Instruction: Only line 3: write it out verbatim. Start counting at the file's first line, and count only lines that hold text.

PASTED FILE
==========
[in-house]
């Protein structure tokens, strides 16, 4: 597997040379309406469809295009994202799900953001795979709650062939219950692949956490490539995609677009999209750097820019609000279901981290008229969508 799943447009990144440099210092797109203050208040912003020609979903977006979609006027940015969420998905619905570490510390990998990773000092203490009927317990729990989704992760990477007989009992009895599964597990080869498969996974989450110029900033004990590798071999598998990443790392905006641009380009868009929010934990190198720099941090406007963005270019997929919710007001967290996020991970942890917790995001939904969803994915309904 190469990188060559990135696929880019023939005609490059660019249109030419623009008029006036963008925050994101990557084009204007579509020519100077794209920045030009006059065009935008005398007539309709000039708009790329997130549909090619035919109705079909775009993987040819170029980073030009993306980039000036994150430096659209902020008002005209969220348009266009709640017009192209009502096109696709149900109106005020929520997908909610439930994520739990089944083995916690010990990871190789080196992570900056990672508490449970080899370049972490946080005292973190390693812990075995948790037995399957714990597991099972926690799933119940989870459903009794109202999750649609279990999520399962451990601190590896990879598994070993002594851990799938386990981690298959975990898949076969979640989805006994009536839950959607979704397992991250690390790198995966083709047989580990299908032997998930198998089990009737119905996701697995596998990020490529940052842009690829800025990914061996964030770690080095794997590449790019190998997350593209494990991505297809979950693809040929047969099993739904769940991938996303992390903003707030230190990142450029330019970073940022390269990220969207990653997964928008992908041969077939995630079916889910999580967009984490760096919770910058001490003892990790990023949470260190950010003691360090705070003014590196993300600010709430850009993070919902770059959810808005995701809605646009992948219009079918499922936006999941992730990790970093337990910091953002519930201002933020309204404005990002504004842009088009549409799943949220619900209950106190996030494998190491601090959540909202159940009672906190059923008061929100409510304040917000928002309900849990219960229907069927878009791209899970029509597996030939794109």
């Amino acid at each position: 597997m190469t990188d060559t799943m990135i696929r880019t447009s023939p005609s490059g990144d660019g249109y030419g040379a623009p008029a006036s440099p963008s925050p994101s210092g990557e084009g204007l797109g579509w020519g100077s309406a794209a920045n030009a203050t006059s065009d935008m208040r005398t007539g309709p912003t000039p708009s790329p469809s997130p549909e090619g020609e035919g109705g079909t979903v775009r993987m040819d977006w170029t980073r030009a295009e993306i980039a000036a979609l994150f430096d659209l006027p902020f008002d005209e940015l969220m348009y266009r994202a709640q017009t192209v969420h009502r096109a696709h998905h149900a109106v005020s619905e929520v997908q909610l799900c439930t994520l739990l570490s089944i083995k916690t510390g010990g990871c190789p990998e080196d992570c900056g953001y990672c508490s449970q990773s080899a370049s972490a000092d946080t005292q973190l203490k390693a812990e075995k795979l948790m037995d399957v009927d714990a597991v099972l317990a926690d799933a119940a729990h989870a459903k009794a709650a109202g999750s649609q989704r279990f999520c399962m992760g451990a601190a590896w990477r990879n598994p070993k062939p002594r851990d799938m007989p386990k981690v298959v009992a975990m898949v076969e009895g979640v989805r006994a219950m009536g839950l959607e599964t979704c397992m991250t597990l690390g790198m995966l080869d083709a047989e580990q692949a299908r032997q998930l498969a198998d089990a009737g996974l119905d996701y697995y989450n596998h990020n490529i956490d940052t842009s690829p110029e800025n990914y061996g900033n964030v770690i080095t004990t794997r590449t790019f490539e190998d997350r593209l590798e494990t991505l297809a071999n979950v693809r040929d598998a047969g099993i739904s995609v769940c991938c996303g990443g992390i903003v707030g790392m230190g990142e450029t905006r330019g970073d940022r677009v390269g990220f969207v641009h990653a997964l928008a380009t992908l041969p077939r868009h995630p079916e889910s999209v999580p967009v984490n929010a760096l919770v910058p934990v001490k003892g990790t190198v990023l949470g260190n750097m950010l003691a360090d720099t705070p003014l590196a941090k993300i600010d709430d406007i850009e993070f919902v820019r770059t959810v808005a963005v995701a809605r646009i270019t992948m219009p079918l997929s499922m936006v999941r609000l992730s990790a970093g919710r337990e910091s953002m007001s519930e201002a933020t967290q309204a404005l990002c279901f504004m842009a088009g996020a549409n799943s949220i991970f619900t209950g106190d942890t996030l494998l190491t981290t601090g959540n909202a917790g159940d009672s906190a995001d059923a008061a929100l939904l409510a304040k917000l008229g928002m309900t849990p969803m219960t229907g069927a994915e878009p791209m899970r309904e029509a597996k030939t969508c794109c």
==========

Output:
């Amino acid at each position: 597997m190469t990188d060559t799943m990135i696929r880019t447009s023939p005609s490059g990144d660019g249109y030419g040379a623009p008029a006036s440099p963008s925050p994101s210092g990557e084009g204007l797109g579509w020519g100077s309406a794209a920045n030009a203050t006059s065009d935008m208040r005398t007539g309709p912003t000039p708009s790329p469809s997130p549909e090619g020609e035919g109705g079909t979903v775009r993987m040819d977006w170029t980073r030009a295009e993306i980039a000036a979609l994150f430096d659209l006027p902020f008002d005209e940015l969220m348009y266009r994202a709640q017009t192209v969420h009502r096109a696709h998905h149900a109106v005020s619905e929520v997908q909610l799900c439930t994520l739990l570490s089944i083995k916690t510390g010990g990871c190789p990998e080196d992570c900056g953001y990672c508490s449970q990773s080899a370049s972490a000092d946080t005292q973190l203490k390693a812990e075995k795979l948790m037995d399957v009927d714990a597991v099972l317990a926690d799933a119940a729990h989870a459903k009794a709650a109202g999750s649609q989704r279990f999520c399962m992760g451990a601190a590896w990477r990879n598994p070993k062939p002594r851990d799938m007989p386990k981690v298959v009992a975990m898949v076969e009895g979640v989805r006994a219950m009536g839950l959607e599964t979704c397992m991250t597990l690390g790198m995966l080869d083709a047989e580990q692949a299908r032997q998930l498969a198998d089990a009737g996974l119905d996701y697995y989450n596998h990020n490529i956490d940052t842009s690829p110029e800025n990914y061996g900033n964030v770690i080095t004990t794997r590449t790019f490539e190998d997350r593209l590798e494990t991505l297809a071999n979950v693809r040929d598998a047969g099993i739904s995609v769940c991938c996303g990443g992390i903003v707030g790392m230190g990142e450029t905006r330019g970073d940022r677009v390269g990220f969207v641009h990653a997964l928008a380009t992908l041969p077939r868009h995630p079916e889910s999209v999580p967009v984490n929010a760096l919770v910058p934990v001490k003892g990790t190198v990023l949470g260190n750097m950010l003691a360090d720099t705070p003014l590196a941090k993300i600010d709430d406007i850009e993070f919902v820019r770059t959810v808005a963005v995701a809605r646009i270019t992948m219009p079918l997929s499922m936006v999941r609000l992730s990790a970093g919710r337990e910091s953002m007001s519930e201002a933020t967290q309204a404005l990002c279901f504004m842009a088009g996020a549409n799943s949220i991970f619900t209950g106190d942890t996030l494998l190491t981290t601090g959540n909202a917790g159940d009672s906190a995001d059923a008061a929100l939904l409510a304040k917000l008229g928002m309900t849990p969803m219960t229907g069927a994915e878009p791209m899970r309904e029509a597996k030939t969508c794109c």